Today we’re touching on the topic of good planning practices. This has been on my mind a lot lately because my wife and I are discussing all of the future family adventures we’d like to do. I’ve mentioned to you before that I’ve always been, “The Adventurous Type,” and I attribute a lot of that to how I was raised and the way my parents challenged me to explore, discover, and critically think about “what if” scenarios.
I opened with a quote from Roald Amundsen. He was a famed Norwegian explorer who was the first to reach the South Pole during the Heroic Age of Antarctic Expedition.
Amundsen was a meticulous planner, and his expedition to the South Pole was relatively uneventful compared to other famed explorers who made similar attempts.
But just because you have carefully laid plans doesn’t mean everything will always go smoothly. In fact, another antarctic explorer named Ernest Shackleton was another excellent planner, but his expedition never made it to the launching point.
Instead, his ship became stuck in the Antarctic ice for 10 months before it was finally crushed and sank. Shackleton’s exceptional planning and leadership skills enabled him to keep his entire crew alive and surviving on the ice for another seven months while they dragged three lifeboats to the water.
Then there was a harrowing journey to get the damaged lifeboats to a small island for shelter. The men survived there for many more months while Shackleton and a handful of men took the last functioning lifeboat on an 800-mile open water crossing to a small whaling station to get help.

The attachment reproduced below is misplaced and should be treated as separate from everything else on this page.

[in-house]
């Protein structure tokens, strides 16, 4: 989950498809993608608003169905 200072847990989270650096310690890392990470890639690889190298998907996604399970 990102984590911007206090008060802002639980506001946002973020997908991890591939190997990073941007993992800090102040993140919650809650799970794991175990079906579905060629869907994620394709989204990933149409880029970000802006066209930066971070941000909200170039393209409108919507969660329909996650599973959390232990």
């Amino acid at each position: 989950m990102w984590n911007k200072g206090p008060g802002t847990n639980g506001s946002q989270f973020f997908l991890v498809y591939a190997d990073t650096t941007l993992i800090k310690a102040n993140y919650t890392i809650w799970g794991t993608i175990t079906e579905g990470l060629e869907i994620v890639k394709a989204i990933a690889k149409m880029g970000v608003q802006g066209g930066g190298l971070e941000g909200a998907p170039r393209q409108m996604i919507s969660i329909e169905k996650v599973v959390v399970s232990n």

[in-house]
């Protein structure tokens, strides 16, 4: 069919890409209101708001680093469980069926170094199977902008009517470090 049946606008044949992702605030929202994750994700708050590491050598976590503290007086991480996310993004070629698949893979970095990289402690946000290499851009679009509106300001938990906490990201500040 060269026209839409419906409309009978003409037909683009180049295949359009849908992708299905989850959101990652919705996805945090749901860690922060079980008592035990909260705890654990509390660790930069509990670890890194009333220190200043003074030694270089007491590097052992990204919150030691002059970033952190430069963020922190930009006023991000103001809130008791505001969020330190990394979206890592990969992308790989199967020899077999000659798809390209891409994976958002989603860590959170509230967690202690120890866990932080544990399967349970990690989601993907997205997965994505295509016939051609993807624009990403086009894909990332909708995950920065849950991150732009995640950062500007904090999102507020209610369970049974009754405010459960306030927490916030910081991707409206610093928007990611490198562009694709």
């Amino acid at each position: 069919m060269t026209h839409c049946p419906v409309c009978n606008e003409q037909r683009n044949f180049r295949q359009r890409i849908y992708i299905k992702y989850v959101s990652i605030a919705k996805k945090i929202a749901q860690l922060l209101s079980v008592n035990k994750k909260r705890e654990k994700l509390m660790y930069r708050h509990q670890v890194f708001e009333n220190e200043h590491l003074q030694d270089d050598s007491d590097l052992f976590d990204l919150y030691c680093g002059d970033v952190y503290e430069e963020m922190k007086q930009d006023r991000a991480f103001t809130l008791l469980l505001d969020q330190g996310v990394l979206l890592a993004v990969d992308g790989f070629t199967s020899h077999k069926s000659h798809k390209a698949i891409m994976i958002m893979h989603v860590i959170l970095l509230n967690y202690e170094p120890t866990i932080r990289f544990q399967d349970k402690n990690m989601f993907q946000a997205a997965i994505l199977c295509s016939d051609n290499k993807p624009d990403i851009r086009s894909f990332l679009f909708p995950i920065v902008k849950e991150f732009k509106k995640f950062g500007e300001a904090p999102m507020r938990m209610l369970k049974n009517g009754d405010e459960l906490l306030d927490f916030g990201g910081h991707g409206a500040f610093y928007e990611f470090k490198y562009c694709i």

Everyone survived the two-year failed expedition.
So what’s the point of telling you these tales of famous explorers. I want to illustrate that proper planning is important for both success and those times when things go bad and you have to survive. It’s important for all of us to take time and think about those “what ifs.”
Amundsen and Shackleton had years of experience, and prior failures, to work from when planning their expeditions. You and I have the benefit of learning from others and the collected knowledge of history. All we have to do is think about it.
So, with that, I want to introduce you to the PACE model. PACE, which stands for Primary, Alternate, Contingency, & Emergency is a Special Forces framework for planning. It’s typically applied to communications, but I’ve found that it works just as well for thought exercises with “what if” scenarios.
The way to think about this is as follows:
- Primary is the most desirable course of action and the one you would plan to do under most circumstances
- Alternate is the “next best thing” whereby you get to the same result without much additional effort
- Contingency is the plan that will still get the job done, but probably at increased cost, time, and effort
- Emergency is the path of last resort, taking the most amount of time, effort, and cost
I’m not saying that you need to sit down and think of every possible thing that could happen and then plan for it. That’s not realistic, and there is a better way to consider those kinds of risks. But what I am saying is that you could use the PACE framework to consider activities in your day to day life and what you would do during a “what if.”
The example I use in the episode is getting home from my office. Under normal circumstances, if everything is going smoothly, then my primary and alternate routes work great. But what if there was another kind of emergency and those roads were blocked? What if vehicle travel was cut off completely and I had to go on foot?
You get the idea.
Make Planning a Habit
In the end, the most effective thing you can do for your own mental preparedness is to periodically stop and ask yourself what you would do for a given situation. Try to come up with a PACE model for that scenario. It could be as dire as an active shooter in your area, or as fun as a family visit to a theme park.
The idea is that by making planning a habit, you set yourself up for success in the future.